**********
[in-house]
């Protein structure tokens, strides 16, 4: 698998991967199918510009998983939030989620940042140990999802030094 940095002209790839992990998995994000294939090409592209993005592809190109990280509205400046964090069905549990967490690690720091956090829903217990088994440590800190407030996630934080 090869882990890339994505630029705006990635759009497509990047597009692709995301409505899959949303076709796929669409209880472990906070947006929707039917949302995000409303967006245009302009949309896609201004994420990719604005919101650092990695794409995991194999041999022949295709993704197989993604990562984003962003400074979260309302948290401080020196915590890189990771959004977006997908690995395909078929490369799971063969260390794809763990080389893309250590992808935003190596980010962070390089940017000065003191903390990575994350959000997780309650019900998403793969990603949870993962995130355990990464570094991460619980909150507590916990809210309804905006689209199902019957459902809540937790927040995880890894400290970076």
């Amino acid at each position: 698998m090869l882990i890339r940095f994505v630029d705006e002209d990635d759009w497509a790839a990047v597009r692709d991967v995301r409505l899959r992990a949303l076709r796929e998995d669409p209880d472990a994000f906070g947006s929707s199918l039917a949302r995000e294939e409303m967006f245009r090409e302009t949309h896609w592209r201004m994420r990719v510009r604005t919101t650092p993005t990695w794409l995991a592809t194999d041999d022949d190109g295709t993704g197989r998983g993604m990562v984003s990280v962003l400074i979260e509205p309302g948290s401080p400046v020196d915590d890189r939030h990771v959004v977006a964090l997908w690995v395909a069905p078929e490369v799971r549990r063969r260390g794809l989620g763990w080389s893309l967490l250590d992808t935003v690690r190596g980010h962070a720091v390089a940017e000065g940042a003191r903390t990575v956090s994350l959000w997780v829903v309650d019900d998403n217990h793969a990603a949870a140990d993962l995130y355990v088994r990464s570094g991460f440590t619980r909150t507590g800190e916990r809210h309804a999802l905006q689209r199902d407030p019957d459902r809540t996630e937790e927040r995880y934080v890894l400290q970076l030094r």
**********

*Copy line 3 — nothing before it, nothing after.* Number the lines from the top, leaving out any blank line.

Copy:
């Amino acid at each position: 698998m090869l882990i890339r940095f994505v630029d705006e002209d990635d759009w497509a790839a990047v597009r692709d991967v995301r409505l899959r992990a949303l076709r796929e998995d669409p209880d472990a994000f906070g947006s929707s199918l039917a949302r995000e294939e409303m967006f245009r090409e302009t949309h896609w592209r201004m994420r990719v510009r604005t919101t650092p993005t990695w794409l995991a592809t194999d041999d022949d190109g295709t993704g197989r998983g993604m990562v984003s990280v962003l400074i979260e509205p309302g948290s401080p400046v020196d915590d890189r939030h990771v959004v977006a964090l997908w690995v395909a069905p078929e490369v799971r549990r063969r260390g794809l989620g763990w080389s893309l967490l250590d992808t935003v690690r190596g980010h962070a720091v390089a940017e000065g940042a003191r903390t990575v956090s994350l959000w997780v829903v309650d019900d998403n217990h793969a990603a949870a140990d993962l995130y355990v088994r990464s570094g991460f440590t619980r909150t507590g800190e916990r809210h309804a999802l905006q689209r199902d407030p019957d459902r809540t996630e937790e927040r995880y934080v890894l400290q970076l030094r």